Threat Management, Threat Intelligence, Vulnerability Management

CISA-FireEye: 16 malware families from China infect Pulse Secure VPN appliances

FireEye CEO Kevin Mandia testifies during a Senate Intelligence Committee hearing on Capitol Hill on February 23, 2021 in Washington, DC. FireEye owns Mandiant, founded by Mandia, which released research Tuesday about the need to lock down Active Directory Federation Services. (Photo by Drew Angerer/Getty Images)

FireEye Mandiant, working in in tandem with the Cybersecurity and Infrastructure Security Agency and Ivanti, reported details of 16 malware families exclusively designed to infect Ivanti Pulse Connect Secure VPN appliances, and used by several cyber espionage groups believed to be affiliated with the Chinese government.

The blog post by Mandiant was an update to the company’s original post on April 20, which pointed to vulnerabilities tied to the Pulse Secure VPN devices.

Mathew Hartman, deputy executive assistant director of cybersecurity for CISA, released this statement about the alert CISA released on the issue: “CISA continues to work closely with Ivanti and other private sector partners to better understand the vulnerabilities in Pulse Secure VPN products and mitigate potential risks to public and private sector networks. As in similar circumstances, we released our alert after FireEye’s blog, so we could link to their technical information and provide a single resource to aid network defenders.”

According to yesterday’s blog, Mandiant reported that the compromises involving Pulse Secure’s VPN appliances were at organizations across the defense, government, high tech, transportation and financial sectors in the United States and Europe. The researchers said that the espionage activity by UNC2630 and UNC2717 supports important Chinese government priorities. Many compromised organizations operate in verticals and industries aligned with Beijing’s strategic objectives outlined in China’s recent 14th Five-Year Plan.

While the researchers found evidence of data theft at many organizations, they have not directly observed the staging or exfiltration of any data by Chinese espionage actors that they consider a violation of the Obama-Xi agreement, though the researchers said Chinese cyber espionage activity has demonstrated a higher tolerance for risk and has become less constrained by diplomatic pressures than in the past.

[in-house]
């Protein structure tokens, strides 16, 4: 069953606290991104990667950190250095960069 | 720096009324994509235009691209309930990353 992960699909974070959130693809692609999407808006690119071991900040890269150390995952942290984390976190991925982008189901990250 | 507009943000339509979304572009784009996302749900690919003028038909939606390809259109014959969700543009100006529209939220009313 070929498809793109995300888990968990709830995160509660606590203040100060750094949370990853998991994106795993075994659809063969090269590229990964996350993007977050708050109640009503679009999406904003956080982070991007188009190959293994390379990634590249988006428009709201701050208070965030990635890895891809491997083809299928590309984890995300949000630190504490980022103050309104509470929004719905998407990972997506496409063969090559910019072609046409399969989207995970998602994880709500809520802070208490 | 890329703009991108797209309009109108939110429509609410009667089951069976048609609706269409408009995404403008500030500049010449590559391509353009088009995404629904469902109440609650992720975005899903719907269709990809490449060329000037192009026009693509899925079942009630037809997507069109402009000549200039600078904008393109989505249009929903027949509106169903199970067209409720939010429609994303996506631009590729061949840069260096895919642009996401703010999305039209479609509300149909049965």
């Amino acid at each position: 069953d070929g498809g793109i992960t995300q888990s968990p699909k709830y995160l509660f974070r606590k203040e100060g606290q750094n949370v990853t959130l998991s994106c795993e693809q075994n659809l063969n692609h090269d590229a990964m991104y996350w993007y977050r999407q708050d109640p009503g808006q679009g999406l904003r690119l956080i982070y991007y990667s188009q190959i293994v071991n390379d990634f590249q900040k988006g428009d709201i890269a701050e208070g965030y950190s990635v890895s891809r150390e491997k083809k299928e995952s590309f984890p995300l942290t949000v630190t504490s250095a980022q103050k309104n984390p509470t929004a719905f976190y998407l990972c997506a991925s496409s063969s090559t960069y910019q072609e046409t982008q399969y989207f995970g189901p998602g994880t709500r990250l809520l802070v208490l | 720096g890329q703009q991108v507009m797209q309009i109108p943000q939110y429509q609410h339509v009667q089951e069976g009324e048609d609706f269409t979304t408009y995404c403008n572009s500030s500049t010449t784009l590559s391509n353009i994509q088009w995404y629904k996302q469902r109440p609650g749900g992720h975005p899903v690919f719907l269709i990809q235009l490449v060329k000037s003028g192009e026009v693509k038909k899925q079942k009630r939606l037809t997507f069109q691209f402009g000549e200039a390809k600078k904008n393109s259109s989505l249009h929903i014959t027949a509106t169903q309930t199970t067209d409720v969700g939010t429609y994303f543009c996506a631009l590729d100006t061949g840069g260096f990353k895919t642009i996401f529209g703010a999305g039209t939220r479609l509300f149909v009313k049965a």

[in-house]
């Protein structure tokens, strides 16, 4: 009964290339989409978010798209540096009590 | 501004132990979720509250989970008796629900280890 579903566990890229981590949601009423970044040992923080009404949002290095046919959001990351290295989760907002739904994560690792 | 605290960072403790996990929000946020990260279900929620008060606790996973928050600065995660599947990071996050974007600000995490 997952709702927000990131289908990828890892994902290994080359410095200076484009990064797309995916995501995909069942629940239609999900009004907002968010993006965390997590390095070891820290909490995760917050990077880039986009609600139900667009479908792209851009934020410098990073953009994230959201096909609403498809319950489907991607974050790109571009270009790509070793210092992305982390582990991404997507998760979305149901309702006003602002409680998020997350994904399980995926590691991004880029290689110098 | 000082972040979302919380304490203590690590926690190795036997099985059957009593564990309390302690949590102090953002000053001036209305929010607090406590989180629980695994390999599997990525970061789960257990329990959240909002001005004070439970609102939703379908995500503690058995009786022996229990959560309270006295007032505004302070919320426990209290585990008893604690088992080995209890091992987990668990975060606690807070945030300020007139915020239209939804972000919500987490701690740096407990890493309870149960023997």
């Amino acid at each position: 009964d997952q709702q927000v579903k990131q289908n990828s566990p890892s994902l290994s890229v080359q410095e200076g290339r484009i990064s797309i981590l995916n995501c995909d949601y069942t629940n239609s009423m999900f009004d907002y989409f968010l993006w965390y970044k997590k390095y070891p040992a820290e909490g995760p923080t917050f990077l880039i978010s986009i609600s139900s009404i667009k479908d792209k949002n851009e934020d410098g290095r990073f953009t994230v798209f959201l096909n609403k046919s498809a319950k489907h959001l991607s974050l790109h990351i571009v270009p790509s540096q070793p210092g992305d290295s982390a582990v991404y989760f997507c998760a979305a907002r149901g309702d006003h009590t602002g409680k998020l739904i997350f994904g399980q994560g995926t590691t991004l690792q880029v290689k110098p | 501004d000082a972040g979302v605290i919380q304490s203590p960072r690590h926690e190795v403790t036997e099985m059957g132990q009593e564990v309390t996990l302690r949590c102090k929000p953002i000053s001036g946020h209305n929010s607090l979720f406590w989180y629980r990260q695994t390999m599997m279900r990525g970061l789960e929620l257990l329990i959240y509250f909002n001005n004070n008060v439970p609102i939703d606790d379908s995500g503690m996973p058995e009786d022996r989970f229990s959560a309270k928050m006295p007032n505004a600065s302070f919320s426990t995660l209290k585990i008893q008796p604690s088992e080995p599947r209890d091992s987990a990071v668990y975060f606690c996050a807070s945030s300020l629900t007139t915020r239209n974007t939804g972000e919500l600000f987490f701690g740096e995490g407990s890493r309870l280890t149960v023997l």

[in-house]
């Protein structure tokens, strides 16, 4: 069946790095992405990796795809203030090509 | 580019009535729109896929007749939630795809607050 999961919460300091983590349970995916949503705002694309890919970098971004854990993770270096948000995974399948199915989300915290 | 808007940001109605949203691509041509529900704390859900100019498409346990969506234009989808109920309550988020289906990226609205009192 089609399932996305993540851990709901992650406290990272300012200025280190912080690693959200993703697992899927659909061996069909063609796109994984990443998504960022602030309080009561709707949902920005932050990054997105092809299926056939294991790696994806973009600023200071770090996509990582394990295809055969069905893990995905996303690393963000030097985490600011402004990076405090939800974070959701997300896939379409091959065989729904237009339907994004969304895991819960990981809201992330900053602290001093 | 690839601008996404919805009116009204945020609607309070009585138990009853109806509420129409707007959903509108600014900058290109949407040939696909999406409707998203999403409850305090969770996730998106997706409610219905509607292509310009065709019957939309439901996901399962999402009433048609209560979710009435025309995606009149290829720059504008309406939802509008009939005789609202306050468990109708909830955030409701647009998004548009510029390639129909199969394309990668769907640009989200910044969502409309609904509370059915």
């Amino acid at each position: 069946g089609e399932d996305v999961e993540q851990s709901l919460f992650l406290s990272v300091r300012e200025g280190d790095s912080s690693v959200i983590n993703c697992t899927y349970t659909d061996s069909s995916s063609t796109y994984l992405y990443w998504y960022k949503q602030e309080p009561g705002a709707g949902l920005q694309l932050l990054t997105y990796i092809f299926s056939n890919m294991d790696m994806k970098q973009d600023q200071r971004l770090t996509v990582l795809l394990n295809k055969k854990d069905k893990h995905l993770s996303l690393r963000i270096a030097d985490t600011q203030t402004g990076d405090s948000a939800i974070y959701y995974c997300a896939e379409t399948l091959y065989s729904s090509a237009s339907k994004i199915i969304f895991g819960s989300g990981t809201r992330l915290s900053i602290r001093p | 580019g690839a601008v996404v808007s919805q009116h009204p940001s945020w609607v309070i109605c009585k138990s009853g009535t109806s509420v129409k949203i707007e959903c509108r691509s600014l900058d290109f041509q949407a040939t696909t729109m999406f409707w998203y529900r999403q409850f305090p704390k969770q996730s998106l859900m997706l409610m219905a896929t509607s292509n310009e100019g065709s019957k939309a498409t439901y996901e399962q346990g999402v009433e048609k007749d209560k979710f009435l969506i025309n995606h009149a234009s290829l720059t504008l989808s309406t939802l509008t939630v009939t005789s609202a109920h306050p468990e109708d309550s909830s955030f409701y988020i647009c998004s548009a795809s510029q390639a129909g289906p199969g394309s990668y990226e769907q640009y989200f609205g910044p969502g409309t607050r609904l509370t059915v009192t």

With patches and remediation resources now available to address Pulse Secure software vulnerabilities, there’s little excuse for inaction, said Yaniv Bar-Dayan, co-founder and CEO of Vulcan Cyber. Bar-Dayan said organizations should know that these vulnerabilities are likely being exploited in the wild.

“An exploit of this vulnerability could compromise sensitive, privileged data and an attacker could take control of the affected system,” he said. “Should teams need additional support, there are resources available and best practices they can follow to mitigate the risk from enterprise VPNs.

Dirk Schrader, global vice president, security research at New Net Technologies, added that the technical aspects of the new FireEye Mandiant research are the perfect example for training teams on the cyber kill chain and how it looks like in real life: search for and compromise target, establish base, escalate from base, expand knowledge about target while moving around, and maintain a hidden presence to achieve objectives.

“The fact that the attack on Pulse Secure VPN devices is still successful enough from an attacker’s point of view is an uneasy testament to the role essential cyber hygiene seems to play for organizations using them,” Schrader said. “Critical controls like vulnerability scanning, change control and detection, as recommended by NIST and others would make it harder for attackers. As government systems and those of the Defense Industrial Base are the majority of targets, it seems that the Cybersecurity Maturity Model Certification (CMMC) should get on warp speed.”

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